The agrirouter message payload has a technical message type, which is indicated on the envelope. The list of technical message types can be found here. The definition of a new technical message type is possible.


Each endpoint has to describe, which technical message types it can send and/or receive. The listing of those technical message types is called capabilities. Each endpoint has to provide its capabilities when starting to communicate with the agrirouter. The capabilities, an endpoint generally supports (e.g. with all optional features enabled) is required for the Certification.

Some applications are offered with several optional features that are only available to the end user under specific circumstances, e.g. if he buys a special package. an app instance that has such optional features should always send those capabilities to the agrirouter that it really supports under its current configuration. Otherwise, this might lead to data exchange problems.


As a sender of a message (e.g. an EFDI Telemetry message) does not always know the relevant endpoints, he can send the message as a published message. Every other endpoint can subscribe to any message type that is part of its capabilities.

Before sending the Subscription message, the endpoint has to send the Capabilities message

The steps for this – in general nd with given routings – are:

  1. Endpoint EP3 subscribes for a technical message type (TMT)

  2. App Instance 1 of App 1 sends a message of this TMT to its EP1 Inbox

  3. agrirouter forwards the message to the feed of Endpoint EP3

  4. This message is forwarded to any endpoint that subscribed for that list

  5. As EP 3 is subscribed, the message is forwarded to the outbox of EP3

  6. The App instance 47 can now pull this message from its endpoints feed

Subscribing for a message; simplified
Figure 4. Subscribing for a message; simplified

Exchange with other user accounts

Messages can be sent to other users’ accounts if this users account is connected with the agrirouter account of the sending endpoint. A connected account is represented as an endpoint in the users agrirouter account.

For guidance on how to connect 2 accounts, see the User Manual.

A message that is addressed to this endpoint will be published in the connected account. An app instance that wants to receive messages from a different account has to subscribe its endpoint to the desired technical message type. The process is visible in the following graph:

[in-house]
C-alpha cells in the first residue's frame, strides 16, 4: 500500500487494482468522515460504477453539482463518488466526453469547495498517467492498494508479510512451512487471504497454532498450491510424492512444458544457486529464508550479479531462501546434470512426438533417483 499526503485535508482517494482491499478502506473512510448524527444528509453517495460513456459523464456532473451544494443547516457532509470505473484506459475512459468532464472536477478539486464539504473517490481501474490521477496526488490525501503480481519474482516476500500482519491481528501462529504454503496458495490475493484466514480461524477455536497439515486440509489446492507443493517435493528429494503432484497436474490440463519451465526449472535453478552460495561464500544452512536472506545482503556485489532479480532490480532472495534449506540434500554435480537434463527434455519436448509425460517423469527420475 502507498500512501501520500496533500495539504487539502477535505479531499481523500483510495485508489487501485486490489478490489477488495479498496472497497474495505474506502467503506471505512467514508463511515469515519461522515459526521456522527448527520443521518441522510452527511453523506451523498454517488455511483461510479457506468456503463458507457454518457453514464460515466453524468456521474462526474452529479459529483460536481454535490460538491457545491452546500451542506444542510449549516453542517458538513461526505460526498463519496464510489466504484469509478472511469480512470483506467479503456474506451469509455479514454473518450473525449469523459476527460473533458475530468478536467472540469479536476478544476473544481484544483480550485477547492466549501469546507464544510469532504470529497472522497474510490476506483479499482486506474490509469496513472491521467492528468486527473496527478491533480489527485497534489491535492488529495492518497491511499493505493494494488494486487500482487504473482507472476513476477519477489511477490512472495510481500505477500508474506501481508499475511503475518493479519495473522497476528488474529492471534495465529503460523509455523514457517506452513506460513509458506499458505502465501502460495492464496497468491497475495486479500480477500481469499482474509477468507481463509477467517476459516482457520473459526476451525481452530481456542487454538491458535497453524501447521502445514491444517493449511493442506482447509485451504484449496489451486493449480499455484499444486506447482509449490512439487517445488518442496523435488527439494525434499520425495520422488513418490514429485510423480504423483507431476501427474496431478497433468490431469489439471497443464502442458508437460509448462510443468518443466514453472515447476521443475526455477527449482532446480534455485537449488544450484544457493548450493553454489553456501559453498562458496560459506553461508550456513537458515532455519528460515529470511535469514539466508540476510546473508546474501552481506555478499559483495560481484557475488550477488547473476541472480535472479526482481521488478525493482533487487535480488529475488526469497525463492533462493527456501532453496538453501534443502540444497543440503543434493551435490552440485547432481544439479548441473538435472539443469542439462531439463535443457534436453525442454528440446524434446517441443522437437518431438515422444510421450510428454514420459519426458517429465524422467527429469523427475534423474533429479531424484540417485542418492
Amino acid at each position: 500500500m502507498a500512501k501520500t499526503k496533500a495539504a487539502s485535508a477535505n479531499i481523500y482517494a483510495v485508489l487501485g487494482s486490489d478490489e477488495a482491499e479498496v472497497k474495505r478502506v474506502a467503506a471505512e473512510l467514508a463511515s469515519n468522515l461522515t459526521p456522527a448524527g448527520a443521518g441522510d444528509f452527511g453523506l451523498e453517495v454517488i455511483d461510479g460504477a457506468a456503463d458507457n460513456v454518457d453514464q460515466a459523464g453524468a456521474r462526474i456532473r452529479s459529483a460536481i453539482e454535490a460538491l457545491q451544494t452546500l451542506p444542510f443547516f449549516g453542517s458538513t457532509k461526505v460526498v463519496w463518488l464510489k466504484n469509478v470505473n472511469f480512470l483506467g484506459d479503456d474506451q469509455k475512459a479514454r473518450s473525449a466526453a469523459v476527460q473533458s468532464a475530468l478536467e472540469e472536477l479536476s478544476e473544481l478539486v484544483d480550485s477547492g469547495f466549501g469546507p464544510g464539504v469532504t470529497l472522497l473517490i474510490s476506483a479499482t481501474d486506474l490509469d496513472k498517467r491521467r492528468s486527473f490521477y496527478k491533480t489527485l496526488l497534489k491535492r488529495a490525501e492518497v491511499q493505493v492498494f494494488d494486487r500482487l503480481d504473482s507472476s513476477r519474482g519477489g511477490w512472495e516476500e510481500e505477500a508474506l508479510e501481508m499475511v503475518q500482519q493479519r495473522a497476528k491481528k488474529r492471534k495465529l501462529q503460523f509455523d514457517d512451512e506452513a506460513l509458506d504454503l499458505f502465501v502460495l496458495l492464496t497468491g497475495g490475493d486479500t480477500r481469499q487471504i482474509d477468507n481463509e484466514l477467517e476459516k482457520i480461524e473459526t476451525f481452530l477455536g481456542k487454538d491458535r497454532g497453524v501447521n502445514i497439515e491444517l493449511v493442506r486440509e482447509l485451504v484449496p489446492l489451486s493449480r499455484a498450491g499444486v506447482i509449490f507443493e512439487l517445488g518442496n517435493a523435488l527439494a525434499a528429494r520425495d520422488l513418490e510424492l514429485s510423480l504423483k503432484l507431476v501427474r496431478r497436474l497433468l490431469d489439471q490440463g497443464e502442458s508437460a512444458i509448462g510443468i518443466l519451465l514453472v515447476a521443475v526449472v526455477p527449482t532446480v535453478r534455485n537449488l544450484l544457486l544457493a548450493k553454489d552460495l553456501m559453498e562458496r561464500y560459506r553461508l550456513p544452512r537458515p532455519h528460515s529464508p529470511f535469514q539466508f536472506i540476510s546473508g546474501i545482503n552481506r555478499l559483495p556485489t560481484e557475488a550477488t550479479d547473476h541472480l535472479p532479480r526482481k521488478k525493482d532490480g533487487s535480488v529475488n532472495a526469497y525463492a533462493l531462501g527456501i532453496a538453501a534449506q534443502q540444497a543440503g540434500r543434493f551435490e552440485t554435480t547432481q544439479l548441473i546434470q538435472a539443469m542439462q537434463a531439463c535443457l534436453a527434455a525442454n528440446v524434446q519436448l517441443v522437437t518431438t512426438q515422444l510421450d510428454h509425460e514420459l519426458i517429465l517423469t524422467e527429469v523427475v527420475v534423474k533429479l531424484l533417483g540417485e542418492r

Sending messages into another account
Figure 5. Sending messages into another account

Short description:

  1. App Instance 1 sends a message of TMT1 to the Endpoint EP9. As there is a routing, agrirouter will forward that message.

  2. agrirouter recognizes that EP9 in real is the connection to Contractor Johns account. Therefore, it now handles the message like an incoming message, published in EP7 of Contractor Johns account. agrirouter looks for endpoints that are:

    • Part of Contractor Johns account

    • have an existing Routing with TMT1 and EP7

    • Are subscribed for the TMT.

  3. The message will be forwarded to any endpoint matching these criteria.

By default, connected accounts do not forward subscriptions. This means: If App Instance 1 in Account A publishes a message of TMT2 and App Instance 4 in Account B is subscribed for that, the message will not be delivered, even though the accounts are connected. However, there is a setting in the account connection to forward those subscriptions, see



To control the message flow between endpoints and to avoid sensitive data being forwarded to the wrong endpoints, end users can setup routings. Only forwardings that are allowed by these routings will be performed by the agrirouter.

A routing consists of:

  • Sender

  • Information Type as abstraction of technical message types

  • Receiver

Message addressing and routing through the agrirouter
Figure 6. Message addressing and routing through the agrirouter

Image Description:

  1. EP 1 sends 2 messages, each addressed to EP2 and EP3.

  2. While both messages of TMT1 reach the destination, because there is a routing given in agrirouter, Only the TMT2 message for EP2 arrives at its destination, because there is no routing given between EP1 and EP3 for TMT2.

Setup of routings

Routings are created by the end user in his agrirouter account. Please refer to the User Manual

Endpoint Groups

To simplify the creation of routings, endpoints can be grouped in the end user’s user interface. This grouping is only done on the visual layer, an endpoint group can not be addressed with a message.

The default group

The default groups

The CU and machine group

Sometimes new machines are added to the ecosystem, because a CU is connected, a (virtual) CU is connected to a new machine or a virtual CU is created by a telemetry platform. If this happens, a new endpoint for that machine is created in the end users agrirouter account. As the end user is not always logged in to setup routings, he can just setup routings for a "not deletable" default group. Every new endpoint is automatically assigned to the default group and can be removed from that group. The default group itself however cannot be deleted.

The farming software and telemetry platform group

If a new farming software or a telemetry platform is connected, it is automatically added to the group of farming software and telemetry platforms. Any endpoint can be removed from that group, the default group itself however cannot be deleted.

Routings between the default groups

The two default groups are connected through routings, so that any data can be exchanged in both ways.

Routing of telemetry data

For most information types, agrirouter does not read but only route the messages from the inbox of the sending endpoint to the feed(s) of the target endpoint(s). For telemetric data, this is different. The agrirouter does still not read the values, but it can setup routings based on the purpose of the values context.

A more specific definition of EFDI messages can be found here.

Message delivery due to routings
Figure 7. Message delivery due to routings, subscription and public address